Lecture Hours: 32 Lab Hours: 32

AGB-303 Agriculture Leadership

3 credits—This course is designed to enhance students? abilities in the area of leadership. The course includes activities that enable students to develop skills in communication, problem solving, committee work, and parliamentary procedure. Students may be involved in many local, state and nationally organized activities.

Lecture Hours: 32 Lab Hours: 32

AGB-330 Farm Business Management

3 credits—Business and economic principles applied to decision making and problem solving in the management of a farm business, cash flow, partial, enterprise, and whole farm budgeting. Information systems for farm accounting, analysis, and control. Obtaining and managing land, capital, and labor resources. Alternatives for farm business organization and risk management.

Lecture Hours: 32 Lab Hours: 32

AGB-331 Entrepreneurship in Agriculture

3 credits—This course introduces students to basic principles of organizing, financing, and managing a business. Including product merchandising and marketing, personnel management, credits, and risk management.

Lecture Hours: 32 Lab Hours: 32

AGB-336 Agricultural Selling

3 credits—This course presents aspects of the sales process including: selling success, types of sales questions, creating the selling climate, motivation, attitude, referral prospecting, no referral prospecting, phone sales, sales presentations and demonstrations, qualifying the prospect, overcoming objectiveness, closing twelve power closes, and sales paper work.

Lecture Hours: 32 Lab Hours: 32

AGC: Agriculture–Comprehensive–Miscellaneous

AGC-103 Ag Computers

3 credits—This course will introduce students to the hardware, software, word processing, database and spreadsheet programs, as well as various utility software. Applications of various agricultural management uses are covered throughout. Networks, telecommunication, Global Positioning and Geographic Information Systems are also introduced.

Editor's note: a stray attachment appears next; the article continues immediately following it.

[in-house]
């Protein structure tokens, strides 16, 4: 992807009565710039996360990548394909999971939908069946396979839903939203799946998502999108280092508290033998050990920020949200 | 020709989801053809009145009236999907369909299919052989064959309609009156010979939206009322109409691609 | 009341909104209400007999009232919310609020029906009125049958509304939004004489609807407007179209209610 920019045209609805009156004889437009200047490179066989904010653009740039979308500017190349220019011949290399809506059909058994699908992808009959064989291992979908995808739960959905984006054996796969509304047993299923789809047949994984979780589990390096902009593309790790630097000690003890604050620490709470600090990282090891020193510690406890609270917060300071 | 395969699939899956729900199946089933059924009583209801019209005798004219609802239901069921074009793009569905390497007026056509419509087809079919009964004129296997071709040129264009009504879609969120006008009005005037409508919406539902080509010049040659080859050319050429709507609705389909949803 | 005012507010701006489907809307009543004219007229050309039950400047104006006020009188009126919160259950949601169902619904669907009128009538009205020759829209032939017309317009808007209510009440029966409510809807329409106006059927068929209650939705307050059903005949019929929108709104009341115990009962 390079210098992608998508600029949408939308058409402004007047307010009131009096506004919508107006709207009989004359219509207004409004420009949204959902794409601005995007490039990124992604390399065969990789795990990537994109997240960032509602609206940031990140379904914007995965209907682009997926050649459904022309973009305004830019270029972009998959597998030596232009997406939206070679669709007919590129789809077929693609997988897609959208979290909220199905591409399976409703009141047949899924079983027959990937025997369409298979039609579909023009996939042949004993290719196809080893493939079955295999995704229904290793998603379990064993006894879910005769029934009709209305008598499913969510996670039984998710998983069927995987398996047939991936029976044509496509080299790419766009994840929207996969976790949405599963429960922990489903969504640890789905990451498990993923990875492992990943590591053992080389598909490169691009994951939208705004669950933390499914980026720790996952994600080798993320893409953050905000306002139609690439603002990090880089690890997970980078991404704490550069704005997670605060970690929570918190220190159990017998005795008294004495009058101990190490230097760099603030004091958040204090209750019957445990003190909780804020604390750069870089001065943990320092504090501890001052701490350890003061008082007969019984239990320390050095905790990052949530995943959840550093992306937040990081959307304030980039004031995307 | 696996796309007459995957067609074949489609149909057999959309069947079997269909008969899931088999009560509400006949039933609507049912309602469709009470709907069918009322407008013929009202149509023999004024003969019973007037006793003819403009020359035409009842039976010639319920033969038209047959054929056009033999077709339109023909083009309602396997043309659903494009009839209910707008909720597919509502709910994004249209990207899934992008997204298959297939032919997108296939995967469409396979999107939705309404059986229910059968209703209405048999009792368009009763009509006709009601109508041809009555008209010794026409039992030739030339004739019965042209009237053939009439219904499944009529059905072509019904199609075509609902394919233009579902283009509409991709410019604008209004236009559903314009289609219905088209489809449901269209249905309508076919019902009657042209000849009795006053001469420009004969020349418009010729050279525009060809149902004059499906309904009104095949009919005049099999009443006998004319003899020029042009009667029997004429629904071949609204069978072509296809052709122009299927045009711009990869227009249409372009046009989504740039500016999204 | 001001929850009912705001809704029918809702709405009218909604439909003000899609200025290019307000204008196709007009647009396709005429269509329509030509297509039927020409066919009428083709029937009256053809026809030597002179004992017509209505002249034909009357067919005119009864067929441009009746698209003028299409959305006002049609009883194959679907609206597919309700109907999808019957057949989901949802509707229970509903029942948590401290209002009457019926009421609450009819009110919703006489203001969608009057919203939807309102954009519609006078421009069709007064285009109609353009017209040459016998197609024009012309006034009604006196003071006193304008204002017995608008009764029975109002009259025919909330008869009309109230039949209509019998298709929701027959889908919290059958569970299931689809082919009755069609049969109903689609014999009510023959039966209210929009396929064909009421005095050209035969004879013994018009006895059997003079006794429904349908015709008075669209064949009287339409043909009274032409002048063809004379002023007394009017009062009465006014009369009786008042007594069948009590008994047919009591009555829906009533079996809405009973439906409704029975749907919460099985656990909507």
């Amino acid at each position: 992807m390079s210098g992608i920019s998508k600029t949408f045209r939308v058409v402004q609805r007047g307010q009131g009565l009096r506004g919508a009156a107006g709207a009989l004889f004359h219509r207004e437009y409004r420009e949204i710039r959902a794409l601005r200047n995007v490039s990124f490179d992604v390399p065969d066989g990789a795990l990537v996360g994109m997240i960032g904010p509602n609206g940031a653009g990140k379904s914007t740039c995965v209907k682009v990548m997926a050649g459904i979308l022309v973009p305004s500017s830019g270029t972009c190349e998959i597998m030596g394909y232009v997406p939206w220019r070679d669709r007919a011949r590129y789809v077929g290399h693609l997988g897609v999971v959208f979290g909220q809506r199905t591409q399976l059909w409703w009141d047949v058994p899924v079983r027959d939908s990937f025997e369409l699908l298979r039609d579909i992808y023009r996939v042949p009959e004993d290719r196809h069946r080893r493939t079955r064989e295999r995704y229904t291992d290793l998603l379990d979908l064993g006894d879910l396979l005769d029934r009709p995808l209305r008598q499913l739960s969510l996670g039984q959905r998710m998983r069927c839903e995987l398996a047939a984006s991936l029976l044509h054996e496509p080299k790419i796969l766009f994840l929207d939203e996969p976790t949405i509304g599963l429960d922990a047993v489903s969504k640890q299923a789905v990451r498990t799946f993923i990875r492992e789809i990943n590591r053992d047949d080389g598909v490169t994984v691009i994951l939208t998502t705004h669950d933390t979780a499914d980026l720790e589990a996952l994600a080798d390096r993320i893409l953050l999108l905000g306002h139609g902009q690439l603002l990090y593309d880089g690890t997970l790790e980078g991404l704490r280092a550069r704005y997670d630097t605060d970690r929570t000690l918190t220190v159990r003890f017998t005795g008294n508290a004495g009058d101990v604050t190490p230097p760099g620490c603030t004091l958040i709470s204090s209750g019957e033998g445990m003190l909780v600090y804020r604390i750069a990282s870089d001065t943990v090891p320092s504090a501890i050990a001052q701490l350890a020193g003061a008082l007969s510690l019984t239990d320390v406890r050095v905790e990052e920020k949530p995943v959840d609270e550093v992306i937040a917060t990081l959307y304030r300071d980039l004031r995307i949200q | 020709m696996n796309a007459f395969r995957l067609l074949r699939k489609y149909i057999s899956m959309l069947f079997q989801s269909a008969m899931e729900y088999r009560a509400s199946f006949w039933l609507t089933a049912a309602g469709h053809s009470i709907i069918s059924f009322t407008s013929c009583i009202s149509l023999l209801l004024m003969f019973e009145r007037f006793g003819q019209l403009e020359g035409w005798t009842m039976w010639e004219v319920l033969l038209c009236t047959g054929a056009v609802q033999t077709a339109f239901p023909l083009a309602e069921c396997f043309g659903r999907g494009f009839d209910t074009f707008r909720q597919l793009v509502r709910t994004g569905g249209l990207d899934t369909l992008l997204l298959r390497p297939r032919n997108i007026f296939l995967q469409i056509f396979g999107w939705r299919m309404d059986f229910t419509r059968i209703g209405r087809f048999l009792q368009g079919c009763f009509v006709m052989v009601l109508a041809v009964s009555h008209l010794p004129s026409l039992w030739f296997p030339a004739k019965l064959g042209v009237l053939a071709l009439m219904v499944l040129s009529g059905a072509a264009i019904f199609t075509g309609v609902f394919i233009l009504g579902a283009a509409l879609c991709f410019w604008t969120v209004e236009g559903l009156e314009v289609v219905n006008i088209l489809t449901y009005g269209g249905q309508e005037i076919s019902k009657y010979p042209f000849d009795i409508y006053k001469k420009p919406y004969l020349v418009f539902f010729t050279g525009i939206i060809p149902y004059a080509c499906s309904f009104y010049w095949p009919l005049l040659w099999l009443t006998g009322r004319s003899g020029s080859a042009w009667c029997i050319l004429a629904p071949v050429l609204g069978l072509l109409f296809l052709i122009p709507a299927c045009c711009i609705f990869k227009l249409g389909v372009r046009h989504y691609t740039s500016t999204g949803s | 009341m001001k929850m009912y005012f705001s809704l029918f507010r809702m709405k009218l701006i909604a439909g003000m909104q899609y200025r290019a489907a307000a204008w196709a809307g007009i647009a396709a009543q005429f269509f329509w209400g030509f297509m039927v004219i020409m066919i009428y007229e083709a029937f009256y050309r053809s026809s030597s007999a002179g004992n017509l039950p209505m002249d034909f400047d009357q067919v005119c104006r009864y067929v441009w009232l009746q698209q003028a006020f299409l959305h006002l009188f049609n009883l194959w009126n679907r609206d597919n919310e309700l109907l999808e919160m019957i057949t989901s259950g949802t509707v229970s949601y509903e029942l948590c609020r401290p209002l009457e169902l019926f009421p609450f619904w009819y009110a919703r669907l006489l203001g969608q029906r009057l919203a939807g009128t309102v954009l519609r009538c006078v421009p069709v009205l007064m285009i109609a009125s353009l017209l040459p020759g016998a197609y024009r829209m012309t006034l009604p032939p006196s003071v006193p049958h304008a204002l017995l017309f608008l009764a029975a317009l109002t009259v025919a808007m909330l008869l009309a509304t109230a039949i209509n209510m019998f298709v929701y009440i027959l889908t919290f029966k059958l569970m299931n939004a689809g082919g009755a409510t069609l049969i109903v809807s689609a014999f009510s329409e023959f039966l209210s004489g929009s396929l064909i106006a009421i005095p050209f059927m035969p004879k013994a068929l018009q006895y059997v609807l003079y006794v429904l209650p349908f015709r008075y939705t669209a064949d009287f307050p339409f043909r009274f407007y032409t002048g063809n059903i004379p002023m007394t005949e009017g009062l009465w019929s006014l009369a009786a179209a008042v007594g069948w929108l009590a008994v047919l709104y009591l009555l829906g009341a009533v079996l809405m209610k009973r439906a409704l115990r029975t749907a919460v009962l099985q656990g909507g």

Lecture Hours: 32 Lab Hours: 32

AGC-999 Study Abroad

1 credits—This course explores relative differences between the student's country and study abroad country with emphasis in agriculture. Topics include history, geography, culture, food, language, and agriculture topics. May be taken for up to 5 credits.

Lecture Hours: 16

AGH: Agriculture–Horticulture

AGH-107 Horticulture Lab

1 credits—Horticulture lab offers students the opportunity to work in the Hawkeye horticulture laboratory under the supervision of an instructor. Students will be assigned projects and will be responsible for completing them on a timely basis for a limited time. This course may be repeated up to three times with different content.

Lecture Hours: 0 Lab Hours: 32

AGH-112 Introduction to Turfgrass Management

3 credits—This course introduces the types of grass species and their uses; their growth habits, and development as a unique plant species. Proper culture and establishment procedures are studied, as well as their importance to the environment.

Lecture Hours: 48

AGH-119 Herbaceous Plant Materials

2 credits—This course covers identification, adaptation, cultural characteristics and uses of selected annuals, perennials and bulbs suitable for use in landscape and gardens in Iowa. Students will identify the plants covered and will also be required to incorporate them into four flower garden design projects.

Lecture Hours: 32

AGH-123 Woody Plant Materials